The realization of the positive impact on focusing the development towards the creation of less lethal weapons and the return to the traditional practice of arming the police force with less lethal weapon all indicate to the shift towards the use of non lethal weapons of police officers in most cases of crime-fighting an crime-prevention tasks. It is especially in influential first world countries which could influence other countries and set the example for the police paradigm towards weapons selection and use. “More recently, police departments in the United States (and the United Kingdom) have returned to more less-than-lethal options, including the collapsible baton, oleoresin capsicum (OC) spray, and pulsed energy weapons like the Taser (Samaha, 2005, p. 247).”

     The different police units and law enforcement agencies around the world opting for the use of non-lethal weapons in place of lethal weapons have different reasons for making the change. For Smith and Henry (2007) the shift towards the use of non lethal weapons is because “tasers, CS sprays and baton rounds [rubber bullets]…add more options to the continuum of force to help resolve certain threatening situations (Smith and Henry, 2007, p. 179).” These gives cops more options to use force to resolve situations that has the potential to endanger innocent lives without risking killing or seriously injuring either those directly involved or those who will be caught in the crossfire.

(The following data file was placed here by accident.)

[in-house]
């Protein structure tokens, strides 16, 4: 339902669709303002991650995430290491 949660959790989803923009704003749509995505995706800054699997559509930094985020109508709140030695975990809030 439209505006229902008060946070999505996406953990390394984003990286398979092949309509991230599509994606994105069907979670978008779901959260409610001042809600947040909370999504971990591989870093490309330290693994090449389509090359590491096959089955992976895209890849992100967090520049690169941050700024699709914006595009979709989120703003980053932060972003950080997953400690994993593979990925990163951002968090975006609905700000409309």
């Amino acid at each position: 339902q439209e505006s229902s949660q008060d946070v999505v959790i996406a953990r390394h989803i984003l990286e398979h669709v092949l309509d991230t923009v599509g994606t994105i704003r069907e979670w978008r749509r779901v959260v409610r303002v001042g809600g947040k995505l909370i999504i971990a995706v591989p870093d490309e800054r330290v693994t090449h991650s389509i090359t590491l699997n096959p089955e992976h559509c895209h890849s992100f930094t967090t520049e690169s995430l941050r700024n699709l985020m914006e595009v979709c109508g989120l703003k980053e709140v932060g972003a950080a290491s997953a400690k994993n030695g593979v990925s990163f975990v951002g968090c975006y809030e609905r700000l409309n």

One of the reasons why some police and law enforcement units are making the shift towards the use of non lethal weapons is because of the danger posed by a lethal weapon in the presence of many unarmed innocent civilians. Despite training and adherence to proper protocol and use of firearms, there are unexpected scenarios during police actions inside populated areas that put innocent civilians in harm’s way because the police officer is holding and using a lethal weapon. “Police officers in the United States carry firearms. With firearms, officers can easily kill someone, including bystanders when they pull the trigger (Cole, Smith, 2004, p.155).”

    Another reason why law enforcement agencies are considering the shift towards the use of non lethal weapons is to minimize the cases of the killing or injuring of innocent individuals who are shot by cops by mistake. “Many police shootings have led to lawsuits against the police that have cost taxpayers millions of dollars in court judgment favoring citizens who have been seriously injured or killed (Cole, Smith, 2004, p. 155).”